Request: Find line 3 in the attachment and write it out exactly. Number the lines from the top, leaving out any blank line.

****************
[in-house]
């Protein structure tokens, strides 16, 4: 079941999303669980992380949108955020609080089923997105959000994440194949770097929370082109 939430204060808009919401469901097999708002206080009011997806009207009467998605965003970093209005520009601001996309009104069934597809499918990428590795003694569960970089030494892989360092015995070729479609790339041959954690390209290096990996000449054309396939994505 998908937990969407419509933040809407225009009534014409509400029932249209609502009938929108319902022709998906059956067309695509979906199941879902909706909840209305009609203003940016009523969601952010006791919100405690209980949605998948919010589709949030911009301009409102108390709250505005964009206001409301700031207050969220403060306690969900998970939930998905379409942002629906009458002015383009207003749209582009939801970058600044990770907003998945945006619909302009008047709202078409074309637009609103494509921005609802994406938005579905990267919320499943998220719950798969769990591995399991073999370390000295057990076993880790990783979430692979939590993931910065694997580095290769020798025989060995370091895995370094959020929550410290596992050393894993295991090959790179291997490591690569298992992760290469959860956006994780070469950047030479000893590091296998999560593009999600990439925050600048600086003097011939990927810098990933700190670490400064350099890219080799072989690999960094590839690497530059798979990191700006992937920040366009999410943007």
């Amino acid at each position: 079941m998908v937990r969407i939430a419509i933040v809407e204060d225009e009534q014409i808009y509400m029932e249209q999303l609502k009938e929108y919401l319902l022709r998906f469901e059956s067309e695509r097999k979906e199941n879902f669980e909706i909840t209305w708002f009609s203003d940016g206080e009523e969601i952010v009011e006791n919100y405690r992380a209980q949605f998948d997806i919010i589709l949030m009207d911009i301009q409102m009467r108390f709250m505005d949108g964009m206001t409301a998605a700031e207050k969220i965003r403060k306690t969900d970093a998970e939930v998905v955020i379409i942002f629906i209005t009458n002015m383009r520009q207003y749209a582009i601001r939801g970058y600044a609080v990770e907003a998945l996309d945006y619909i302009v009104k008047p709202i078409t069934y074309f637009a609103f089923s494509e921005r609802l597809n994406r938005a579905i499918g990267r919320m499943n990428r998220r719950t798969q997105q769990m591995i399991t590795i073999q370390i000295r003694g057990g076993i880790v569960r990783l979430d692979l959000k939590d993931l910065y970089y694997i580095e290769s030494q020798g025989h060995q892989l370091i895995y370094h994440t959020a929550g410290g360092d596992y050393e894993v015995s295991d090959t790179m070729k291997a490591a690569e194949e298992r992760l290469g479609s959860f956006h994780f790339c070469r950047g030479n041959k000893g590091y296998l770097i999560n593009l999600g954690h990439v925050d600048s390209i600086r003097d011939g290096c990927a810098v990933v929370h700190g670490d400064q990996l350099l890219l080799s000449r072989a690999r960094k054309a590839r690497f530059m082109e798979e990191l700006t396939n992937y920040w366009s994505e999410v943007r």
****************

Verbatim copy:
């Amino acid at each position: 079941m998908v937990r969407i939430a419509i933040v809407e204060d225009e009534q014409i808009y509400m029932e249209q999303l609502k009938e929108y919401l319902l022709r998906f469901e059956s067309e695509r097999k979906e199941n879902f669980e909706i909840t209305w708002f009609s203003d940016g206080e009523e969601i952010v009011e006791n919100y405690r992380a209980q949605f998948d997806i919010i589709l949030m009207d911009i301009q409102m009467r108390f709250m505005d949108g964009m206001t409301a998605a700031e207050k969220i965003r403060k306690t969900d970093a998970e939930v998905v955020i379409i942002f629906i209005t009458n002015m383009r520009q207003y749209a582009i601001r939801g970058y600044a609080v990770e907003a998945l996309d945006y619909i302009v009104k008047p709202i078409t069934y074309f637009a609103f089923s494509e921005r609802l597809n994406r938005a579905i499918g990267r919320m499943n990428r998220r719950t798969q997105q769990m591995i399991t590795i073999q370390i000295r003694g057990g076993i880790v569960r990783l979430d692979l959000k939590d993931l910065y970089y694997i580095e290769s030494q020798g025989h060995q892989l370091i895995y370094h994440t959020a929550g410290g360092d596992y050393e894993v015995s295991d090959t790179m070729k291997a490591a690569e194949e298992r992760l290469g479609s959860f956006h994780f790339c070469r950047g030479n041959k000893g590091y296998l770097i999560n593009l999600g954690h990439v925050d600048s390209i600086r003097d011939g290096c990927a810098v990933v929370h700190g670490d400064q990996l350099l890219l080799s000449r072989a690999r960094k054309a590839r690497f530059m082109e798979e990191l700006t396939n992937y920040w366009s994505e999410v943007r």